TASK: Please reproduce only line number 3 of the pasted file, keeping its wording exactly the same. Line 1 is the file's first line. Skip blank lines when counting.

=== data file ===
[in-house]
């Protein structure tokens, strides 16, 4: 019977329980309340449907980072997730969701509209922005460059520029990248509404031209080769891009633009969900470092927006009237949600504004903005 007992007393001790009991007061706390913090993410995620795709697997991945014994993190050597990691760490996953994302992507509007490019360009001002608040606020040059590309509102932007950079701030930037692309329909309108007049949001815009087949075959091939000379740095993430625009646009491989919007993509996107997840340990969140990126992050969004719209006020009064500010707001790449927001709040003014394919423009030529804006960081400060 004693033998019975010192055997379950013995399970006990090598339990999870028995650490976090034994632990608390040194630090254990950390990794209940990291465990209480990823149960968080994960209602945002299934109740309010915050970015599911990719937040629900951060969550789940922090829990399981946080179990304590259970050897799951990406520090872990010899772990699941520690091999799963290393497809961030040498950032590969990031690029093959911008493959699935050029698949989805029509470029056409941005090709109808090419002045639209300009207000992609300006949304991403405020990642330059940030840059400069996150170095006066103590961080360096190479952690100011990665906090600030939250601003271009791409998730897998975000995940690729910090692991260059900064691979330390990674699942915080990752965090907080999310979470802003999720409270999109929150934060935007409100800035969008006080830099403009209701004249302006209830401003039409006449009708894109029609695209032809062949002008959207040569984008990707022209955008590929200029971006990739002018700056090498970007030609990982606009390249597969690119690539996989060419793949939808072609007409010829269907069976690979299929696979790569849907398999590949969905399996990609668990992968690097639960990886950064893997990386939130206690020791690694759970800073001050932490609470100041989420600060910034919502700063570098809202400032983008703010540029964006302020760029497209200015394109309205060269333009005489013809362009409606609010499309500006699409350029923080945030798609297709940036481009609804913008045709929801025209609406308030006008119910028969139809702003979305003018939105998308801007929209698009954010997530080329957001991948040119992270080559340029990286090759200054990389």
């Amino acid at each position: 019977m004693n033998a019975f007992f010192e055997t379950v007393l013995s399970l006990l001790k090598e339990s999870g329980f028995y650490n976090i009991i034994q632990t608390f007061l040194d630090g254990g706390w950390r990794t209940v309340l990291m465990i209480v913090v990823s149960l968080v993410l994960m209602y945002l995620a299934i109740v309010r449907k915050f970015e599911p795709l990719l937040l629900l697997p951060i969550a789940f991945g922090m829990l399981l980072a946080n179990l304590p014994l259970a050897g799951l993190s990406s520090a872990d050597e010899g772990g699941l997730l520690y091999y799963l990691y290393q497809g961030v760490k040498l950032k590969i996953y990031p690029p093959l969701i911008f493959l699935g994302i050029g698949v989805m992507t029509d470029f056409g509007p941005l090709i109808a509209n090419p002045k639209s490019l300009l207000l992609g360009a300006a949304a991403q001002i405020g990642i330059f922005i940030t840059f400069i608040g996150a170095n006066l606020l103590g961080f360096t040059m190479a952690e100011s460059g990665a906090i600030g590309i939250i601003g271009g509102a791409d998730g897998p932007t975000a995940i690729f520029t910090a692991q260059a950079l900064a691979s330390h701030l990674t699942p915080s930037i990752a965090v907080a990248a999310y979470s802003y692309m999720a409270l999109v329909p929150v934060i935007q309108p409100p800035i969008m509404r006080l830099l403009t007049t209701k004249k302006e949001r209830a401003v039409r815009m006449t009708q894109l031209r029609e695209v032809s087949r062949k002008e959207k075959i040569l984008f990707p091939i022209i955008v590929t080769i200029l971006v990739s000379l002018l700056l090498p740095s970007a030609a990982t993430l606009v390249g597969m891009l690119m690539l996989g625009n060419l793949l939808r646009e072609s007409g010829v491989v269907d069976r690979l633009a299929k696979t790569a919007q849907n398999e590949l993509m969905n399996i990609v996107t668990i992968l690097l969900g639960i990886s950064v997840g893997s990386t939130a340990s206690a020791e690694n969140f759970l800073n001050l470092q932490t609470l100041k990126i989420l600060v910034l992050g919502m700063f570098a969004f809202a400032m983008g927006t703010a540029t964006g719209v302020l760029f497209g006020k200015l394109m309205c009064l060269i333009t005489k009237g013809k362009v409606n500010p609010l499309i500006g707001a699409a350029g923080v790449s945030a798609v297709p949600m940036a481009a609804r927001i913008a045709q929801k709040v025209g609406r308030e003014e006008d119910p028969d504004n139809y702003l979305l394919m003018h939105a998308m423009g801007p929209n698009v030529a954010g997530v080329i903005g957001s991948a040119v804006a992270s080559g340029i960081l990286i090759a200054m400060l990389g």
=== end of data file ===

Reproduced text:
């Amino acid at each position: 019977m004693n033998a019975f007992f010192e055997t379950v007393l013995s399970l006990l001790k090598e339990s999870g329980f028995y650490n976090i009991i034994q632990t608390f007061l040194d630090g254990g706390w950390r990794t209940v309340l990291m465990i209480v913090v990823s149960l968080v993410l994960m209602y945002l995620a299934i109740v309010r449907k915050f970015e599911p795709l990719l937040l629900l697997p951060i969550a789940f991945g922090m829990l399981l980072a946080n179990l304590p014994l259970a050897g799951l993190s990406s520090a872990d050597e010899g772990g699941l997730l520690y091999y799963l990691y290393q497809g961030v760490k040498l950032k590969i996953y990031p690029p093959l969701i911008f493959l699935g994302i050029g698949v989805m992507t029509d470029f056409g509007p941005l090709i109808a509209n090419p002045k639209s490019l300009l207000l992609g360009a300006a949304a991403q001002i405020g990642i330059f922005i940030t840059f400069i608040g996150a170095n006066l606020l103590g961080f360096t040059m190479a952690e100011s460059g990665a906090i600030g590309i939250i601003g271009g509102a791409d998730g897998p932007t975000a995940i690729f520029t910090a692991q260059a950079l900064a691979s330390h701030l990674t699942p915080s930037i990752a965090v907080a990248a999310y979470s802003y692309m999720a409270l999109v329909p929150v934060i935007q309108p409100p800035i969008m509404r006080l830099l403009t007049t209701k004249k302006e949001r209830a401003v039409r815009m006449t009708q894109l031209r029609e695209v032809s087949r062949k002008e959207k075959i040569l984008f990707p091939i022209i955008v590929t080769i200029l971006v990739s000379l002018l700056l090498p740095s970007a030609a990982t993430l606009v390249g597969m891009l690119m690539l996989g625009n060419l793949l939808r646009e072609s007409g010829v491989v269907d069976r690979l633009a299929k696979t790569a919007q849907n398999e590949l993509m969905n399996i990609v996107t668990i992968l690097l969900g639960i990886s950064v997840g893997s990386t939130a340990s206690a020791e690694n969140f759970l800073n001050l470092q932490t609470l100041k990126i989420l600060v910034l992050g919502m700063f570098a969004f809202a400032m983008g927006t703010a540029t964006g719209v302020l760029f497209g006020k200015l394109m309205c009064l060269i333009t005489k009237g013809k362009v409606n500010p609010l499309i500006g707001a699409a350029g923080v790449s945030a798609v297709p949600m940036a481009a609804r927001i913008a045709q929801k709040v025209g609406r308030e003014e006008d119910p028969d504004n139809y702003l979305l394919m003018h939105a998308m423009g801007p929209n698009v030529a954010g997530v080329i903005g957001s991948a040119v804006a992270s080559g340029i960081l990286i090759a200054m400060l990389g």